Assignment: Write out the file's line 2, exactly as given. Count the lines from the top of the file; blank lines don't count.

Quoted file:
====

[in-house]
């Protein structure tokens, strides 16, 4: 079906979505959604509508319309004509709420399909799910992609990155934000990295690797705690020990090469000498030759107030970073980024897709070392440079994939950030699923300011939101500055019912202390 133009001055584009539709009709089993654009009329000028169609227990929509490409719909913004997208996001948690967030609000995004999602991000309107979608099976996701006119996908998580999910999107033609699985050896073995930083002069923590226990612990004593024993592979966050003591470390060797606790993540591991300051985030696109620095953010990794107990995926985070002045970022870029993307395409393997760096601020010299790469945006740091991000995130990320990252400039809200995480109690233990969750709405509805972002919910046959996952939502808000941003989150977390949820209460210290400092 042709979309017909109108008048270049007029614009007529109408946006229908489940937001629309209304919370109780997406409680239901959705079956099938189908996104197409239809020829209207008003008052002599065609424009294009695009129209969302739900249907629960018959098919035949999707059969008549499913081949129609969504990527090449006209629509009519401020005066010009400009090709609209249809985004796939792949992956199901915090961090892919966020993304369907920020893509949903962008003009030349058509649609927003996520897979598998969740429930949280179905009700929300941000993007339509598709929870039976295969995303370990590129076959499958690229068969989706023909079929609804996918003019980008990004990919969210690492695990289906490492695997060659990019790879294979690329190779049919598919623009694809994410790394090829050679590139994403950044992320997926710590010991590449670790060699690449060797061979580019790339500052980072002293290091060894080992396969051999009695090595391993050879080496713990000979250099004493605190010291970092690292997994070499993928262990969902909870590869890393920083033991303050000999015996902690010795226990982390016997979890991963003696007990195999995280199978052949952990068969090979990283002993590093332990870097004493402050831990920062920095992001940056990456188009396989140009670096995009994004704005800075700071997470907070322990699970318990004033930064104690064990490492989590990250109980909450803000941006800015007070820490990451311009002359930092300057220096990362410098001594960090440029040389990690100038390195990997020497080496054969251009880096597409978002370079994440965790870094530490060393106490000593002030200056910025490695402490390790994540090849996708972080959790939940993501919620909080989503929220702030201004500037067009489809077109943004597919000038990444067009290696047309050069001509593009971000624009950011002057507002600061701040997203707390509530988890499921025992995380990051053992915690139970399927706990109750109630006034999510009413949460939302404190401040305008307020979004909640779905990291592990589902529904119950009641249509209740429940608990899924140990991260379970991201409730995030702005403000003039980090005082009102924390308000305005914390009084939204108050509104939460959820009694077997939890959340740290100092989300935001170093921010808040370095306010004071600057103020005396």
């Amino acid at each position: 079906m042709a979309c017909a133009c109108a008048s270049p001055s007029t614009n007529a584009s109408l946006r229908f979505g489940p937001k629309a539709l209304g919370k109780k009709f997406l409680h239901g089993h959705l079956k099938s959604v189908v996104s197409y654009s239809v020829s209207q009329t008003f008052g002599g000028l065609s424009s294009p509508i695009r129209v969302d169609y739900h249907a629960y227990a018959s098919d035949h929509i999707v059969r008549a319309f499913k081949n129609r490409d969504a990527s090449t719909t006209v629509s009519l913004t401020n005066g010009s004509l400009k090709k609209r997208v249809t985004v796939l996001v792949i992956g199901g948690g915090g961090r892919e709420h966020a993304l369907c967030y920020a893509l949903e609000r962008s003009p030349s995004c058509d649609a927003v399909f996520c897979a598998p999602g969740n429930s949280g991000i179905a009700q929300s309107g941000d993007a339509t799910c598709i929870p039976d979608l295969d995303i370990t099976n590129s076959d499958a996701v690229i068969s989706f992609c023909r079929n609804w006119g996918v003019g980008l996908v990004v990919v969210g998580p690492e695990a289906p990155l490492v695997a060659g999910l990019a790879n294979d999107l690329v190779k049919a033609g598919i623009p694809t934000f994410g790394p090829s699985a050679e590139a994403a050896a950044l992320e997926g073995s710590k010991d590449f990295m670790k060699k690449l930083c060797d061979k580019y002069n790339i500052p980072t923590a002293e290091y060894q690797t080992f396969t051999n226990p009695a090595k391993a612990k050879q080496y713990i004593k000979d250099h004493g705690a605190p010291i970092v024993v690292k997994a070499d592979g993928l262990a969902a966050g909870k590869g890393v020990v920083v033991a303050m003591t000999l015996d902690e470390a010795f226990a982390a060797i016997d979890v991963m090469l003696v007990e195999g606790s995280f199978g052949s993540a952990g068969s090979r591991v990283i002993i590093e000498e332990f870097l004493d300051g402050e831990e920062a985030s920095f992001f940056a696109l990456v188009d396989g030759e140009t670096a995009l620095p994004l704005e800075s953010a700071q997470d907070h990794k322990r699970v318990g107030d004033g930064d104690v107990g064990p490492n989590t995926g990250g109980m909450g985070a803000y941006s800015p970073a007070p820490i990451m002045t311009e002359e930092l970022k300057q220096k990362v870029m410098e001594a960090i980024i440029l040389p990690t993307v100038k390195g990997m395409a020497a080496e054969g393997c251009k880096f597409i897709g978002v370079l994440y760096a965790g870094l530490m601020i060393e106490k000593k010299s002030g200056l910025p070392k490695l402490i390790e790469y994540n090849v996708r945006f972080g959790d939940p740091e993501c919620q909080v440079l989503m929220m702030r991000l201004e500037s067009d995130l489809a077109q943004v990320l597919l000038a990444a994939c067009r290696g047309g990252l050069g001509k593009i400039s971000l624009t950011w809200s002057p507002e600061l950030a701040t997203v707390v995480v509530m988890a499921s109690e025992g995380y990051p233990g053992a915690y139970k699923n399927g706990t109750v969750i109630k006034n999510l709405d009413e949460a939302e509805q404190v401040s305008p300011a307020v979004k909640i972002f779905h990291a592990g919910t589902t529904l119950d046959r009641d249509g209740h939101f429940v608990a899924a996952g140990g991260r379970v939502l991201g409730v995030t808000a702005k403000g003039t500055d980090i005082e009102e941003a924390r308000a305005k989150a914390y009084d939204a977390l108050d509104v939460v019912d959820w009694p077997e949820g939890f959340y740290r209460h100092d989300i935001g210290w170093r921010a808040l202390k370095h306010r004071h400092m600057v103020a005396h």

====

């Protein structure tokens, strides 16, 4: 079906979505959604509508319309004509709420399909799910992609990155934000990295690797705690020990090469000498030759107030970073980024897709070392440079994939950030699923300011939101500055019912202390 133009001055584009539709009709089993654009009329000028169609227990929509490409719909913004997208996001948690967030609000995004999602991000309107979608099976996701006119996908998580999910999107033609699985050896073995930083002069923590226990612990004593024993592979966050003591470390060797606790993540591991300051985030696109620095953010990794107990995926985070002045970022870029993307395409393997760096601020010299790469945006740091991000995130990320990252400039809200995480109690233990969750709405509805972002919910046959996952939502808000941003989150977390949820209460210290400092 042709979309017909109108008048270049007029614009007529109408946006229908489940937001629309209304919370109780997406409680239901959705079956099938189908996104197409239809020829209207008003008052002599065609424009294009695009129209969302739900249907629960018959098919035949999707059969008549499913081949129609969504990527090449006209629509009519401020005066010009400009090709609209249809985004796939792949992956199901915090961090892919966020993304369907920020893509949903962008003009030349058509649609927003996520897979598998969740429930949280179905009700929300941000993007339509598709929870039976295969995303370990590129076959499958690229068969989706023909079929609804996918003019980008990004990919969210690492695990289906490492695997060659990019790879294979690329190779049919598919623009694809994410790394090829050679590139994403950044992320997926710590010991590449670790060699690449060797061979580019790339500052980072002293290091060894080992396969051999009695090595391993050879080496713990000979250099004493605190010291970092690292997994070499993928262990969902909870590869890393920083033991303050000999015996902690010795226990982390016997979890991963003696007990195999995280199978052949952990068969090979990283002993590093332990870097004493402050831990920062920095992001940056990456188009396989140009670096995009994004704005800075700071997470907070322990699970318990004033930064104690064990490492989590990250109980909450803000941006800015007070820490990451311009002359930092300057220096990362410098001594960090440029040389990690100038390195990997020497080496054969251009880096597409978002370079994440965790870094530490060393106490000593002030200056910025490695402490390790994540090849996708972080959790939940993501919620909080989503929220702030201004500037067009489809077109943004597919000038990444067009290696047309050069001509593009971000624009950011002057507002600061701040997203707390509530988890499921025992995380990051053992915690139970399927706990109750109630006034999510009413949460939302404190401040305008307020979004909640779905990291592990589902529904119950009641249509209740429940608990899924140990991260379970991201409730995030702005403000003039980090005082009102924390308000305005914390009084939204108050509104939460959820009694077997939890959340740290100092989300935001170093921010808040370095306010004071600057103020005396």